The treble section extends well and has a lively character. It has great clarity and energy. It delivers a very articulated and extending treble.
Across the whole spectrum, the HiBy RS8 does it all effortlessly in a big soundstage. It results in a technically great, musical and natural presentation.
A flagship player deserves flagship comparisons, so we’ll be comparing it to the following DAPs. First, there’s the regular HiBy R8, then we have the Cayin N8II and finally the AK SP3000. The most used IEM for this comparison is the Unique Melody Mentor Pro, and we’re streaming from Tidal on all units using the 4.4mm balanced output.
The HiBy R8 was the brand’s flagship player up to now. It is still selling for $1,899 USD and it features a double AK4497 DAC chip. The original R8 is much more bassy and less in control. Compared to the RS8 it also misses clarity and cleanness. Going back to the R8 coming from the RS8 is difficult on the ears. The RS8 is more energetic, precise, spacious, and wider. In fact, it’s technically superior to the R8 on all fronts.
Listening to the R8 now feels intimate and dense with too much weight and warmth. The RS8 is more high-end and more balanced and linear. The difference is night and day. R8 move over, and the new boss is in town.
The Cayin N8ii (selling for $3,499 USD) features both tubes as well as solid state, but for this comparison, we’ll focus on the solid state output. The DACs used are Dual ROHM BD34301EKV. I Prefer the CLASS A setting with the UM IEM as it offers the best precision and extension. The Cayin N8ii and RS8 are much closer to each other than the R8 and RS8.
The main differences here are the more spacious presentation on the RS8 and it just has a slight edge over the N8ii when it comes to note extension. The RS8 also has this “je ne sais quoi” that the N8ii doesn’t have. There’s just that extra bit of energy in the RS8, that makes your eyes sparkle and foot tap even more.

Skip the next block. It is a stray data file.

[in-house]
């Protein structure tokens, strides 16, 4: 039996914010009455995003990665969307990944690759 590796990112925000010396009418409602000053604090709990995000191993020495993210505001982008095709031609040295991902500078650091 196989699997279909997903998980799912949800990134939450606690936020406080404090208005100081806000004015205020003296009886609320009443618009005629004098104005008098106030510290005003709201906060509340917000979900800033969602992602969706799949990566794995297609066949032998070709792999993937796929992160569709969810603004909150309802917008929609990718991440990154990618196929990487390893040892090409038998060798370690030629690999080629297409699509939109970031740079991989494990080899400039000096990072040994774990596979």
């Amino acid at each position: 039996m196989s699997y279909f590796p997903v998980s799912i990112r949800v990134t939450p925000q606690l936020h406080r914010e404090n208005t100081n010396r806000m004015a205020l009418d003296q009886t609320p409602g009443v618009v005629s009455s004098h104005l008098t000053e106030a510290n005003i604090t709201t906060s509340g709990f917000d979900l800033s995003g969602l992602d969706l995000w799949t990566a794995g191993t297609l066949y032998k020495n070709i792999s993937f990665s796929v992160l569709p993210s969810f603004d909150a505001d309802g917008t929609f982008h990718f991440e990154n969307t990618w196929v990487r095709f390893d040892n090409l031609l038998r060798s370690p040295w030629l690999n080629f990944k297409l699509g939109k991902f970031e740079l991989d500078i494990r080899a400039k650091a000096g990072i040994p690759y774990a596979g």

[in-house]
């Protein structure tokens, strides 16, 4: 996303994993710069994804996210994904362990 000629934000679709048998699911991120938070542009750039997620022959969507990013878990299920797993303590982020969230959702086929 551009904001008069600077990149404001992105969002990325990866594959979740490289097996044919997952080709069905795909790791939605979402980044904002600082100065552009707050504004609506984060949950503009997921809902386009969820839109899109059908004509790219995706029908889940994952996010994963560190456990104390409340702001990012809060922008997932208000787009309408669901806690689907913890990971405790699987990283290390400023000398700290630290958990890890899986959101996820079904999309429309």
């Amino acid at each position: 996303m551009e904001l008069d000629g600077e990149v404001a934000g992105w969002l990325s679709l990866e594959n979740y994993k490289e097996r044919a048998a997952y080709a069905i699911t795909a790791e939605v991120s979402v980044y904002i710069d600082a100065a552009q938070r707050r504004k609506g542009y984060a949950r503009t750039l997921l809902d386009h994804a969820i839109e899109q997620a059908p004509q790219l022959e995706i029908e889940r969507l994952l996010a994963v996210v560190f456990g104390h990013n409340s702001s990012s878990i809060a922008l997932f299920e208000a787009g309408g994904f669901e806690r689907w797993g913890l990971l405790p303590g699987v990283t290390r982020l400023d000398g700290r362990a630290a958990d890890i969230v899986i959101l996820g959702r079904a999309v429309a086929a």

For the rest, I have to say that these DAPs are very close to each other when it comes to the sound stage, depth, layering and extension. They’re also similar when it comes to weight, body and bass presence. Unlike the R8 where we had a night and day difference, it here is much more refined. It will purely depend on your personal preferences regarding which DAP you’ll like most, but both are performing at a very high technical level.
The Astell&Kern SP3000 ($3,699 USD) features dual AKM AK4191 (Dual Modulator) & quad AK4499EX (Dual + Dual DAC). Upfront I expected these DAPs to be very close and they of course are. These DAPs share the same tonality and they both have balanced presentation.
The RS8 has a little more bass presence and perhaps is a little warmer in the delivery of the bass and mids. The RS8’s vocals are slightly more to the front. The note extension on the RS8 is even more impressive than on the SP3K and combined with the extra energy the RS8 has, it’s the most expressive and musical sounding.
Sound stage wise both players impress, though the RS8 might have the advantage when it comes to airiness and naturalness. Anyway, both are great DAPs with a top-level sound and a very high technical level. The differences here are clearly present, but they’re not immense. It’s difficult to say which one of these is the best, it’s more what you prefer personally. For my ears, I love the extension and energy of the RS8, but I prefer the weight and bass presentation of the SP3000. Can these 2 DAPs have babies, please? You can’t go wrong with either of them.
Hiby RS8 + EE Odin +satin audio zeus 8 braid : killer combination